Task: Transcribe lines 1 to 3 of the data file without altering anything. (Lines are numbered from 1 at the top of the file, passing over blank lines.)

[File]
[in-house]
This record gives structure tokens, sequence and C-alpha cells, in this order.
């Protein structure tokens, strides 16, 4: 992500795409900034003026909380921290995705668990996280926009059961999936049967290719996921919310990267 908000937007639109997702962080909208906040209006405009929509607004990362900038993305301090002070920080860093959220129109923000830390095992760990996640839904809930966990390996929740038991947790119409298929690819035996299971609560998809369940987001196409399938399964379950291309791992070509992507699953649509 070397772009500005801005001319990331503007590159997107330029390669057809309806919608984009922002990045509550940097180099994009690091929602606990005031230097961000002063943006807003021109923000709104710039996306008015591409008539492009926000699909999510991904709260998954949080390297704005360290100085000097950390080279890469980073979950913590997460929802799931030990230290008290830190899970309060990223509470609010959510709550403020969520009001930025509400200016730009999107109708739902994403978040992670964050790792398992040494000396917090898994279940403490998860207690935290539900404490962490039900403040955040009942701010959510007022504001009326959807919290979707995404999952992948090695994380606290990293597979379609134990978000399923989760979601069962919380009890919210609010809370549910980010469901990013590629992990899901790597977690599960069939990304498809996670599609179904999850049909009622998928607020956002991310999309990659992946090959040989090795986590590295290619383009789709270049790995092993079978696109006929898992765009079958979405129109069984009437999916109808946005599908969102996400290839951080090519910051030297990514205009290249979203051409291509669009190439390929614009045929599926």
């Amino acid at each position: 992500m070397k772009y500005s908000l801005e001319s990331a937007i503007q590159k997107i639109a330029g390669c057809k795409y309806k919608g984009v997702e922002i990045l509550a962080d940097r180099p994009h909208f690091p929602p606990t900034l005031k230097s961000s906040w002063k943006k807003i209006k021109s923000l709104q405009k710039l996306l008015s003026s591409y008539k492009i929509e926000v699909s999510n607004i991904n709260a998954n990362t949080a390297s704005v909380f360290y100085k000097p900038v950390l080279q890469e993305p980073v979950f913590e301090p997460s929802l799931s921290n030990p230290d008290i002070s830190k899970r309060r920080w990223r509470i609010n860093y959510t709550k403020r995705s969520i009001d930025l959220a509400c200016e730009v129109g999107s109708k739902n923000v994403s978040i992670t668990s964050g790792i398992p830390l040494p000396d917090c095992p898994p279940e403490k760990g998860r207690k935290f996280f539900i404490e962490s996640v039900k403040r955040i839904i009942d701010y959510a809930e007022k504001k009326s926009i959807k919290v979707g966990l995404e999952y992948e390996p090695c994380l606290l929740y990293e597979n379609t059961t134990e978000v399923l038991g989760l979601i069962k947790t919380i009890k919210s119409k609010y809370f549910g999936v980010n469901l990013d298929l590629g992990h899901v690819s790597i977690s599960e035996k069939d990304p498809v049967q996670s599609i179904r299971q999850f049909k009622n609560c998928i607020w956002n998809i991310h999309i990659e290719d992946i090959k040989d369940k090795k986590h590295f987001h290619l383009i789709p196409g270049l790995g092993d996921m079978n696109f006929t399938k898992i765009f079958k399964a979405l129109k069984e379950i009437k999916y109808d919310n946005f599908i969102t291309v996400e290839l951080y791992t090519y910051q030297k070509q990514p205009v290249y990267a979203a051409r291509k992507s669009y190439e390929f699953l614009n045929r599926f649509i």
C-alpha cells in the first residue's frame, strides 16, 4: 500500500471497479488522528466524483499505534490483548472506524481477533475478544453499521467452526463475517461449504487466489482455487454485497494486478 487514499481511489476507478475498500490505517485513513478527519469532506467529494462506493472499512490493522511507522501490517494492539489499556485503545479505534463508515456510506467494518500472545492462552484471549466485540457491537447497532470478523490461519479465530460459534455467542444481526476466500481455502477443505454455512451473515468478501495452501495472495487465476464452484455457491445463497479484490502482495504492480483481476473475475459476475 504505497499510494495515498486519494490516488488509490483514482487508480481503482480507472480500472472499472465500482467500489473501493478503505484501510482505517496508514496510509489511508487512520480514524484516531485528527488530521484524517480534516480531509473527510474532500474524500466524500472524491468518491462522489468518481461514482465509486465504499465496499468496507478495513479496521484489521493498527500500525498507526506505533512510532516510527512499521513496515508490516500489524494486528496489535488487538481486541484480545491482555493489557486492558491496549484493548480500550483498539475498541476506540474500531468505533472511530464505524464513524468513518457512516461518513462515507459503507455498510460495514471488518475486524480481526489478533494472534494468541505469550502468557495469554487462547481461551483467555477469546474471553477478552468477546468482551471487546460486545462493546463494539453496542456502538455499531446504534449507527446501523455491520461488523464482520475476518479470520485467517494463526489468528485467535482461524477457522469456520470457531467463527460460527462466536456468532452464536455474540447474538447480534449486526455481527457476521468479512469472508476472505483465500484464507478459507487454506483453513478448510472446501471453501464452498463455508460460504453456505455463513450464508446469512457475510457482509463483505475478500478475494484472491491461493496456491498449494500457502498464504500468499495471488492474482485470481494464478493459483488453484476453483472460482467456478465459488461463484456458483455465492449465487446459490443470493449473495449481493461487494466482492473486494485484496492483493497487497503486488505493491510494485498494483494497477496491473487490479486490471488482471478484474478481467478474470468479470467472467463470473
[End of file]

[in-house]
This record gives structure tokens, sequence and C-alpha cells, in this order.
């Protein structure tokens, strides 16, 4: 992500795409900034003026909380921290995705668990996280926009059961999936049967290719996921919310990267 908000937007639109997702962080909208906040209006405009929509607004990362900038993305301090002070920080860093959220129109923000830390095992760990996640839904809930966990390996929740038991947790119409298929690819035996299971609560998809369940987001196409399938399964379950291309791992070509992507699953649509 070397772009500005801005001319990331503007590159997107330029390669057809309806919608984009922002990045509550940097180099994009690091929602606990005031230097961000002063943006807003021109923000709104710039996306008015591409008539492009926000699909999510991904709260998954949080390297704005360290100085000097950390080279890469980073979950913590997460929802799931030990230290008290830190899970309060990223509470609010959510709550403020969520009001930025509400200016730009999107109708739902994403978040992670964050790792398992040494000396917090898994279940403490998860207690935290539900404490962490039900403040955040009942701010959510007022504001009326959807919290979707995404999952992948090695994380606290990293597979379609134990978000399923989760979601069962919380009890919210609010809370549910980010469901990013590629992990899901790597977690599960069939990304498809996670599609179904999850049909009622998928607020956002991310999309990659992946090959040989090795986590590295290619383009789709270049790995092993079978696109006929898992765009079958979405129109069984009437999916109808946005599908969102996400290839951080090519910051030297990514205009290249979203051409291509669009190439390929614009045929599926």